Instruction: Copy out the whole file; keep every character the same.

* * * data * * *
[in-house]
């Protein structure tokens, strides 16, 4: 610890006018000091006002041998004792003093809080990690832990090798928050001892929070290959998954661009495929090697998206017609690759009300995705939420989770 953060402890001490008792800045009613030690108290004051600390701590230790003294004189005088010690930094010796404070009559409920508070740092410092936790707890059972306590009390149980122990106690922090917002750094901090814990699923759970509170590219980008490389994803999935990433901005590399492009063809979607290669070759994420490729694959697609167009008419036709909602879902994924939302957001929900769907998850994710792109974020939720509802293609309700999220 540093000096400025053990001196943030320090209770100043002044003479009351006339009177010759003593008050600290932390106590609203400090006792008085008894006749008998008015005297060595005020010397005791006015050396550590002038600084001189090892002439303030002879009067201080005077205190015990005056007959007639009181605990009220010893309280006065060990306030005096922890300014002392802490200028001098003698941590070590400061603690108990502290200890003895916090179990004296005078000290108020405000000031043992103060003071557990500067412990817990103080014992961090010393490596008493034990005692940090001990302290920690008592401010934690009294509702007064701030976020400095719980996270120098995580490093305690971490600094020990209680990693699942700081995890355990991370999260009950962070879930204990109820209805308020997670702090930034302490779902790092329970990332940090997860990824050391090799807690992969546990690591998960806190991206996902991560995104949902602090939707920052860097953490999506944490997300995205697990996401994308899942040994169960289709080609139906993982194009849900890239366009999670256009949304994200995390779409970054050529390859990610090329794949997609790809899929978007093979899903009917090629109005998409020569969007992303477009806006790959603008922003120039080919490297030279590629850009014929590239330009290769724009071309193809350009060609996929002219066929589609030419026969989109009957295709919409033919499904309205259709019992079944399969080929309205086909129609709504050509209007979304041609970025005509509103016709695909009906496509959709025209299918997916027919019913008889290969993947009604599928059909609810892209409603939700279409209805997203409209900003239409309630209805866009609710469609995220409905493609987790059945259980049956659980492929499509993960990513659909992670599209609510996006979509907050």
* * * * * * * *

[in-house]
């Protein structure tokens, strides 16, 4: 610890006018000091006002041998004792003093809080990690832990090798928050001892929070290959998954661009495929090697998206017609690759009300995705939420989770 953060402890001490008792800045009613030690108290004051600390701590230790003294004189005088010690930094010796404070009559409920508070740092410092936790707890059972306590009390149980122990106690922090917002750094901090814990699923759970509170590219980008490389994803999935990433901005590399492009063809979607290669070759994420490729694959697609167009008419036709909602879902994924939302957001929900769907998850994710792109974020939720509802293609309700999220 540093000096400025053990001196943030320090209770100043002044003479009351006339009177010759003593008050600290932390106590609203400090006792008085008894006749008998008015005297060595005020010397005791006015050396550590002038600084001189090892002439303030002879009067201080005077205190015990005056007959007639009181605990009220010893309280006065060990306030005096922890300014002392802490200028001098003698941590070590400061603690108990502290200890003895916090179990004296005078000290108020405000000031043992103060003071557990500067412990817990103080014992961090010393490596008493034990005692940090001990302290920690008592401010934690009294509702007064701030976020400095719980996270120098995580490093305690971490600094020990209680990693699942700081995890355990991370999260009950962070879930204990109820209805308020997670702090930034302490779902790092329970990332940090997860990824050391090799807690992969546990690591998960806190991206996902991560995104949902602090939707920052860097953490999506944490997300995205697990996401994308899942040994169960289709080609139906993982194009849900890239366009999670256009949304994200995390779409970054050529390859990610090329794949997609790809899929978007093979899903009917090629109005998409020569969007992303477009806006790959603008922003120039080919490297030279590629850009014929590239330009290769724009071309193809350009060609996929002219066929589609030419026969989109009957295709919409033919499904309205259709019992079944399969080929309205086909129609709504050509209007979304041609970025005509509103016709695909009906496509959709025209299918997916027919019913008889290969993947009604599928059909609810892209409603939700279409209805997203409209900003239409309630209805866009609710469609995220409905493609987790059945259980049956659980492929499509993960990513659909992670599209609510996006979509907050």